Why hundreds of migrant families in long-term detention may get new home
Nearly 2,000 individuals are currently being held in three long-term detention facilities in Texas and Pennsylvania. Homeland Security wants to change that.
Long-term detention for migrant families is on its way out, Department of Homeland Security secretary Jeh Johnson announced Wednesday.
Secretary Johnson said he has approved a plan that would set reasonable bond amounts for migrant families who can demonstrate to officials in interviews that they have reason to fear persecution in their home countries.
"I have reached the conclusion that we must make substantial changes in our detention practices with respect to families with children," Johnson said in a statement. "In short, once a family has established eligibility for asylum or other relief under our laws, long-term detention is an inefficient use of our resources and should be discontinued."
Several hundred migrant families are currently being held in two facilities in Texas and one in Pennsylvania. Immigration officials said a total of 1,834 individuals were detained in the three centers as of the end of last month.
Johnson said in the future family detention centers would be used for shorter-term stays; “within a reasonable timeframe,” families would either begin the process of applying for asylum, or they would be deported.
The plan follows a series of measures Immigrations and Customs Enforcement announced in May designed to improve the way family residential centers are run. The reforms as a whole reflect an increase in the number of undocumented immigrants coming into the United States as families.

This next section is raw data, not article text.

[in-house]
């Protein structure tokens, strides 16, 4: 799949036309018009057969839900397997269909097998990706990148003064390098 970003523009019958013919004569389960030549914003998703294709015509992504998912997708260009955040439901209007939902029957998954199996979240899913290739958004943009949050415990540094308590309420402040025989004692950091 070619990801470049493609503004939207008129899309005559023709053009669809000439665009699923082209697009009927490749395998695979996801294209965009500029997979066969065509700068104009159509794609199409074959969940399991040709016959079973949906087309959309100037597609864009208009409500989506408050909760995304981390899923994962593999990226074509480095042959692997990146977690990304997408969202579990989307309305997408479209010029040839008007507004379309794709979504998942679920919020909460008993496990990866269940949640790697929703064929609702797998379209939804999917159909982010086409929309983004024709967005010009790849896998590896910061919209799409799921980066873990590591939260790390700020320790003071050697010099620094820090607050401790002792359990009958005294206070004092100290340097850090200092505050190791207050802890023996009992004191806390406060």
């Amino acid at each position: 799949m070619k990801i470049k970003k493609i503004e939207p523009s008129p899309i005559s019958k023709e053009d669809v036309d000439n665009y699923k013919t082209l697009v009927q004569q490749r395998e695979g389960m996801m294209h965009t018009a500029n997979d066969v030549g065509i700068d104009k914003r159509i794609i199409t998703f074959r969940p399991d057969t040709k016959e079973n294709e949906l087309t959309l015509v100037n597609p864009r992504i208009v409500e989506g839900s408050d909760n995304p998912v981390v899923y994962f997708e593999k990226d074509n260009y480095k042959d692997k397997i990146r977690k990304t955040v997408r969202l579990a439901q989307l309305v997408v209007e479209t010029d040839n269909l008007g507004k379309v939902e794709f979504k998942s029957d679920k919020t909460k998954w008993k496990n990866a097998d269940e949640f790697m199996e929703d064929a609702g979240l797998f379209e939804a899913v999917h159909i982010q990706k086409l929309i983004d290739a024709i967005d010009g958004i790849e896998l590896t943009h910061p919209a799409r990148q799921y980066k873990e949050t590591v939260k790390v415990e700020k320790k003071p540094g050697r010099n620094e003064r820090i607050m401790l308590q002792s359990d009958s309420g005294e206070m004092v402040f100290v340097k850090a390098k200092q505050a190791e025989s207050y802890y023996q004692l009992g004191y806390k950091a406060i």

“Last summer we faced an unprecedented spike in illegal migration from Central America,” Johnson said. “A substantial part of that migration was adults who brought their children with them.”
During the height of the migrant crisis, immigration officials apprehended more than 60,000 families attempting to enter the US illegally. Most came from Guatemala, El Salvador, and Honduras.
Lourdes Medrano of the Christian Science Monitor spoke last year with Maria Vicente, a young mother from Guatemala who made the dangerous trek to the US with two young sons. She paid a smuggler the Guatemalan equivalent of $4,000 to secure transport.
In the week it took for Vicente and her sons to cross two borders, they fled from a bus to elude immigration agents, dodged three diamondback rattlesnakes, and went hungry while stranded in Mexico's backcountry. The experiences that she shared show how dangerous and troubling the trek can be, yet they are also not the horrors that were widely publicized this summer – about individuals being subjected to violence and even raped during their journey.
For Vicente, the decision to come to the US was largely a pragmatic one, taking into account the risks of trip, the poverty she and her family endured in Guatemala, her yearning to keep her family together, and the potential for a better life. In fact, she had already lived in the US, working for five years in Florida before returning to Guatemala in 2010.
Many of the women and children currently living in longterm detention facilities have similar stories.
Immigration advocates and attorneys criticized the DHS’s plan for allowing family detention to continue at all.
"In general, anything that shows a breath of sanity in this process, that understands that detention is not something that is necessary and should not be long-term, is welcomed,” said Laura Lichter, an attorney who has represented families held at the Texas centers. “But I'm extremely disappointed the secretary just doesn't seem to get that family detention is wrong and is not necessary.”